Apr 29, 2024

Overcoming Steep Slopes and Sandy Terrain in Ajoux

After it was clear-cut, we reforested the Ajoux forest with a variety of tree species.

Louise Frederikke Kofoed-Dam
Louise Frederikke Kofoed-DamCommunication & PR Manager
Overcoming Steep Slopes and Sandy Terrain in Ajoux

Located in the Parc des Monts d'Ardèche, the Ajoux forest has an interesting topography. The previous owner cleared the land of Douglas fir, and we decided to reforest it with a variety of species. Anyone who knows the Ardèche will not be surprised that this land is very steep. The planters showed great skill in planting this new forest.

Soil preparation at Ajoux: it's been a real sport!

Take a desolate piece of land that's been clear-cut. The suddenly bare soil has been washed away, and weeds have had a field day, so machinery has to be brought in to prepare it for planting. Why is this? Otherwise, the saplings planted will have great difficulty growing in the shade of bushes and tall grasses. Last but not least, soil preparation greatly facilitates the planters' work, which is done by hand. Planting in loose soil is much quicker and requires much less effort than planting in soil overgrown with grasses, rushes, and brambles...

As the land in Ajoux was difficult to access, the machines couldn't go everywhere, and sometimes the slope was too steep and the sandy soil slippery, so some of the slash windrowing (useful for biodiversity and soil enrichment) had to be done by hand. 

What species should be planted?

Once the soil has been prepared, it's time to plant. To replace the Douglas fir monoculture that was present on the land before it was cut down at one time by its former owner, we have selected several tree species that we believe will serve their purpose for decades to come, namely to store carbon, enrich biodiversity, produce good quality wood and shape the landscape harmoniously. The species we have selected should be able to withstand the effects of ongoing global warming.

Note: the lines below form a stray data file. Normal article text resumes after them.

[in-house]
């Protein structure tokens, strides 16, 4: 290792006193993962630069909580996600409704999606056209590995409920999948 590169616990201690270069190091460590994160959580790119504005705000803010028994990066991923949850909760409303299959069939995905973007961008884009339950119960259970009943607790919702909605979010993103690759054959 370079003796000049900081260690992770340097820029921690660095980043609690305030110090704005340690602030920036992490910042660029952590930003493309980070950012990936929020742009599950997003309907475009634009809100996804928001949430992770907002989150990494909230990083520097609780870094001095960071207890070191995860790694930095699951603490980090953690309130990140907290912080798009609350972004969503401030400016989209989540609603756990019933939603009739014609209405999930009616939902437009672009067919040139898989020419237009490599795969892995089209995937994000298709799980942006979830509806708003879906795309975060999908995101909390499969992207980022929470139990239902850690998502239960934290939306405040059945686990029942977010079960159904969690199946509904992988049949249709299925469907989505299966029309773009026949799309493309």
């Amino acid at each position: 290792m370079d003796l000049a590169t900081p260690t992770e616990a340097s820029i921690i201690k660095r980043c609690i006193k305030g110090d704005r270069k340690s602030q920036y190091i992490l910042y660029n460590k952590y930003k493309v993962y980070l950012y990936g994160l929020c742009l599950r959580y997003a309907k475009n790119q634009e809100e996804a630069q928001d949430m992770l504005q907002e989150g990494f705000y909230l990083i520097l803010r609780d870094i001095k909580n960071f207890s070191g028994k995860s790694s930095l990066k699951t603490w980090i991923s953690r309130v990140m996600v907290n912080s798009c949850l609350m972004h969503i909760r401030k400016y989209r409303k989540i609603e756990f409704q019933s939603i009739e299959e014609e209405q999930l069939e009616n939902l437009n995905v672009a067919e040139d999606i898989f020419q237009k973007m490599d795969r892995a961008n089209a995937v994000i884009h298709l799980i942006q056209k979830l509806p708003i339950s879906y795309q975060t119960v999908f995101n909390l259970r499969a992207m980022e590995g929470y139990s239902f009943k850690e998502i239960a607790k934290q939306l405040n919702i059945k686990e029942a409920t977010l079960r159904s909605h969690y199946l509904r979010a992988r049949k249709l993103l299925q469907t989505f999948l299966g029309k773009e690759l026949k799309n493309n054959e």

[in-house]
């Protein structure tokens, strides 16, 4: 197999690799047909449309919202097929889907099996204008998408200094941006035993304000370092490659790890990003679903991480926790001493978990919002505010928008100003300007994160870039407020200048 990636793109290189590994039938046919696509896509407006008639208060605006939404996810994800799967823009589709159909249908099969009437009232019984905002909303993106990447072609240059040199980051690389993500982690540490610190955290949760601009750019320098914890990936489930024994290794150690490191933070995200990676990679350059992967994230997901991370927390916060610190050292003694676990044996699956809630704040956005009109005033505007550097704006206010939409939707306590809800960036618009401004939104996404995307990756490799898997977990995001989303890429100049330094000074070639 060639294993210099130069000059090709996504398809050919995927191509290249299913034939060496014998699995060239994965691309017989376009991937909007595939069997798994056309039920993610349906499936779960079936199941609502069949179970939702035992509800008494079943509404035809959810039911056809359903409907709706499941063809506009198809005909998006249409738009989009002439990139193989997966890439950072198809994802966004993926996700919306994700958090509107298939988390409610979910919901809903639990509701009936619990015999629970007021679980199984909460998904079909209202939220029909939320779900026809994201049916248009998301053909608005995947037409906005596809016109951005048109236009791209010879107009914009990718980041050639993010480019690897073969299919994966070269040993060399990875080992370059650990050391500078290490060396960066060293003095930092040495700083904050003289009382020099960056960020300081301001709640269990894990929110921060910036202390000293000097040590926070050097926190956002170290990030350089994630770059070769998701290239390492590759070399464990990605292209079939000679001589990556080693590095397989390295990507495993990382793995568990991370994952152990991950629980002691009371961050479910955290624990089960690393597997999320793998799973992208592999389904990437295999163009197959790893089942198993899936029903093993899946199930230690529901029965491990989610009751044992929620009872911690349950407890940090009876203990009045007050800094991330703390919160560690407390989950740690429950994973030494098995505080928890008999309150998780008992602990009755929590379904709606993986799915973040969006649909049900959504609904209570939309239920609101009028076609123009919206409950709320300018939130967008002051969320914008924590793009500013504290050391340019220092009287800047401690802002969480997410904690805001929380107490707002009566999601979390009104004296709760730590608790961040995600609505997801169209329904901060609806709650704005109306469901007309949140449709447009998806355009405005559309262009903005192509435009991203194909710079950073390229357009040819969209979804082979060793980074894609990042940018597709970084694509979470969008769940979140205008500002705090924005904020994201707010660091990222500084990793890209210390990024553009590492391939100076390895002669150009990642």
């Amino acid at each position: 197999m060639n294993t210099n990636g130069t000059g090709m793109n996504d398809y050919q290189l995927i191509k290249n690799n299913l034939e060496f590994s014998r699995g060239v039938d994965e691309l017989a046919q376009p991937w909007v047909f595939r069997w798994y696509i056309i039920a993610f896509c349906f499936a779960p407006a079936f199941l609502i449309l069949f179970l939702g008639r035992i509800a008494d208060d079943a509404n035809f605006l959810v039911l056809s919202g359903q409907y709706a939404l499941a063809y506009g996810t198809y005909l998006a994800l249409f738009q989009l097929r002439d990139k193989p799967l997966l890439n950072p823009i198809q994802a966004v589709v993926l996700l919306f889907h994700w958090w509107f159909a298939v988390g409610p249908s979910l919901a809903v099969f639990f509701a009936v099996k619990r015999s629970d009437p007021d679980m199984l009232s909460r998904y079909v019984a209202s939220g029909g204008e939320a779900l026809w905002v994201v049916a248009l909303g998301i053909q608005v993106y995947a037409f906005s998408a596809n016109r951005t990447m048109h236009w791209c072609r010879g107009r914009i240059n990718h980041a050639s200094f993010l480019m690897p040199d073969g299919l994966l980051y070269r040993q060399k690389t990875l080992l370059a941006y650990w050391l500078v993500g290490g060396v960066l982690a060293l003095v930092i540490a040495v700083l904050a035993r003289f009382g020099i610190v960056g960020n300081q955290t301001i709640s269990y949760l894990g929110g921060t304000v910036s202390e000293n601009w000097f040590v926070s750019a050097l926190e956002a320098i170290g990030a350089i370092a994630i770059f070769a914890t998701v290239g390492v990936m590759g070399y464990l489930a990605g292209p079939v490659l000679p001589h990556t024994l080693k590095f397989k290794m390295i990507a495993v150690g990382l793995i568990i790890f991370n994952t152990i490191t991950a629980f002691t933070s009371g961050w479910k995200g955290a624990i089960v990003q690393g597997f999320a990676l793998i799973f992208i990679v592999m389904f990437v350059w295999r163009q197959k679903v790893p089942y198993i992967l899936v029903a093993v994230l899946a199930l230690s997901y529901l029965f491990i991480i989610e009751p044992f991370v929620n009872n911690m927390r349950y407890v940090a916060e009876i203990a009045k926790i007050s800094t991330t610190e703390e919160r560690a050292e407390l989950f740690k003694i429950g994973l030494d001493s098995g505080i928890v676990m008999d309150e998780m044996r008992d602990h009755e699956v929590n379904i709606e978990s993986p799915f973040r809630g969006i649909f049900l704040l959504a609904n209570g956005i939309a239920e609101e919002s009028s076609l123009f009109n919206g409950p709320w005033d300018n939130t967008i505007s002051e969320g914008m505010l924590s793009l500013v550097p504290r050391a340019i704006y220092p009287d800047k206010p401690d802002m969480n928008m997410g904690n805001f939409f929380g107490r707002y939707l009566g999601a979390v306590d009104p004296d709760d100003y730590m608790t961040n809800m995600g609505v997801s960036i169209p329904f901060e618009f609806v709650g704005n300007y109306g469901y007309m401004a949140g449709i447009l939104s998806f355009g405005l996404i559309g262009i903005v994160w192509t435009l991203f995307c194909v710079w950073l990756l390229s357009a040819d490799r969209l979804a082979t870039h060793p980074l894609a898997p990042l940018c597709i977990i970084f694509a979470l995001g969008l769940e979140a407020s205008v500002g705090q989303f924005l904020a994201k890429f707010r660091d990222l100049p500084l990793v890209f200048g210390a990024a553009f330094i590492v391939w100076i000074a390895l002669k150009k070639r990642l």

The objective species are pedunculate oak, sessile oak, Douglas fir and Atlas cedar, while the secondary species are walnut, sycamore maple and whitebeam. 

How were the plants planted?

Ajoux's forest manager, Arnaud De Grave, visited the site in the spring of 2024 to observe the planters' work and advise them. Here's his report: “The forestry contractors are carrying out the first phase of reforestation following the clear-cutting of Douglas fir by the previous owner, as provided for in the simple management plan. This is a major project, and to manage the risks and spread the commitments a little, we have decided to carry it out in two stages. This tranche of planting involves more than 18,000 saplings (the target species are oak, Douglas fir, Atlas cedar and companion species such as walnut, whitebeam, etc.) covering some 11 hectares.

I visited the site last week (end of March 2024) to speak with the forestry technician from the firm we're working with on this project. He passed on to the planters the instructions for the planting plan that we had chosen. I think it's important to appreciate the difficulty of their work.

These four planters have endured the vagaries of the weather, even planting in the snow one morning!

The saplings are planted with great care on a plan with clusters of 6, 9 or 12 saplings of companion or diverse species (depending on whether or not these species behave socially). Of course, there will also be natural regeneration, mainly of chestnut trees on which we're counting, and the few identified areas already regenerating have been preserved. The project will be completed once the hardwoods have been protected and the softwoods have been sprayed with Trico.

We mustn't forget to clear in the summer, as competing species will be very present and aggressive. There are many ash trees, and broom will be a serious problem.
But the trees are in the ground now, and the rain has watered them! 

Keep on reading! 

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